Some pig breeds include Chester whites, Durocs, Poland Chinas and tamworths. The Chester white pig comes from Chester County, Pennsylvania, and its ancestors originally came from England.
The breed standard for the Chester white is that it is a completely white pig with a dished-in face, large, floppy ears and a thick coat. Ideally, the ears flop over the eyes. The pigs are known for being sound and maternal.
The Duroc is a red pig, and white feet or white spots anywhere save the end of the nose disqualify the pig from being shown. This is also true if the pig has more than three spots or if the spots are larger than 2 inches around. Boars must be whole, and the sow must have at least six working udders per side.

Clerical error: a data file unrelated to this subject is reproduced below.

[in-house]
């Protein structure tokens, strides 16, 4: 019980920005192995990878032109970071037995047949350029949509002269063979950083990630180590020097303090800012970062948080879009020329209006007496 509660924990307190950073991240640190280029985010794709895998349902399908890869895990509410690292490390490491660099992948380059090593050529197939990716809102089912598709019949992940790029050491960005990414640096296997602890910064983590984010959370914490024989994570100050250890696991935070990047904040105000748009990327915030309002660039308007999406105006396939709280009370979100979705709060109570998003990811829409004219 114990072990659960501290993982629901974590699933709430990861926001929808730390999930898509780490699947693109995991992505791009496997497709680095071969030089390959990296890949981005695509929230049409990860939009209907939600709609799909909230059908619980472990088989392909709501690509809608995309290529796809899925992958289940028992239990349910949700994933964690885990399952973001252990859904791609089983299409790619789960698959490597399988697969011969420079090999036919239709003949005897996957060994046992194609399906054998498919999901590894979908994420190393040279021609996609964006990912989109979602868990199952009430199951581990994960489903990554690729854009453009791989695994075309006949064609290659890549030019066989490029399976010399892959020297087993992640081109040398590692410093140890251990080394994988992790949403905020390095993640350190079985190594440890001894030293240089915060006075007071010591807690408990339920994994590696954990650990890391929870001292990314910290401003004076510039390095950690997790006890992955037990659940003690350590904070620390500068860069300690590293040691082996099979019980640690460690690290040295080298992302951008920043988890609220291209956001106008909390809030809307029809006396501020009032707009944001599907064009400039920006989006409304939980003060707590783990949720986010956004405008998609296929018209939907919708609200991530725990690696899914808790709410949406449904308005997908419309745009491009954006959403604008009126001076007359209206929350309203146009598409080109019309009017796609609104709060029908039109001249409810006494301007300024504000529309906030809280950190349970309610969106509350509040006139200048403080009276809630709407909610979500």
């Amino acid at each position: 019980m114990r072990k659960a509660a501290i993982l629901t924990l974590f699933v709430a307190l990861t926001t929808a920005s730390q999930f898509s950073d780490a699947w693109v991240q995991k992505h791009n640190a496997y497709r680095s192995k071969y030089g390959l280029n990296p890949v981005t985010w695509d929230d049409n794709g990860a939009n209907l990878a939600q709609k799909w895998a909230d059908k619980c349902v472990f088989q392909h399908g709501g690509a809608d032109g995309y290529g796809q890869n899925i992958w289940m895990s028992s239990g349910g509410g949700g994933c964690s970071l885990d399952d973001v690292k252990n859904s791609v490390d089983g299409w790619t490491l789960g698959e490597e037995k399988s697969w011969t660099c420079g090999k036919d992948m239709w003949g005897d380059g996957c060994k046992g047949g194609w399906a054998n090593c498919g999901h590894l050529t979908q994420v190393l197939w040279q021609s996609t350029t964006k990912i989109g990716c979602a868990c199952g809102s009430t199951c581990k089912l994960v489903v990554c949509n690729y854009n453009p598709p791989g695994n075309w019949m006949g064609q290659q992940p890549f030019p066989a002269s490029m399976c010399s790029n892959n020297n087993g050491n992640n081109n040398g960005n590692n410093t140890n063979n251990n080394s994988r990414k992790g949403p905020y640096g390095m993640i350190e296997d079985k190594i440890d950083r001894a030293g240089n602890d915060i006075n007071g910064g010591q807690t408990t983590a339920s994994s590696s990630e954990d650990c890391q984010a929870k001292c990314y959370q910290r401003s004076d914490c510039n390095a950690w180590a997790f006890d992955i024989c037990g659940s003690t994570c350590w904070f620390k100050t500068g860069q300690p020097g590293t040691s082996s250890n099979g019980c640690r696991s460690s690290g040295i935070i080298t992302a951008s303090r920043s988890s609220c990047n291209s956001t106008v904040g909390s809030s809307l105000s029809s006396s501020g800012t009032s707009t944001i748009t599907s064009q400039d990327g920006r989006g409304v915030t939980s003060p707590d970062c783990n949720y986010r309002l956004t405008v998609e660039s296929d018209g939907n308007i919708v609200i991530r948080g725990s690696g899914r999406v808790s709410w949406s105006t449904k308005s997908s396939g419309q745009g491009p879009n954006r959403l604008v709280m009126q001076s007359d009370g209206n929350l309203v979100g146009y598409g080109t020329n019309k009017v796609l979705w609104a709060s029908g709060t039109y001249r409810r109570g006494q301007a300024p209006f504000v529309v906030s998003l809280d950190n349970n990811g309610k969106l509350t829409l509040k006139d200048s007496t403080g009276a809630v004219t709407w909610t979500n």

Tamworth pigs are also red, and they are known for their intelligence and their ability to forage. They originated in England and have coats of straight, fine gold-red hairs. They have slightly dished faces and large, erect ears. Tamworths weigh between 500 and 600 pounds by the time they're mature.
Poland Chinas are large pigs. To be shown, they must be black with six white points and floppy ears. A boar with a solid black leg cannot be shown. Poland Chinas resemble Berkshire pigs, but Berkshires have erect ears.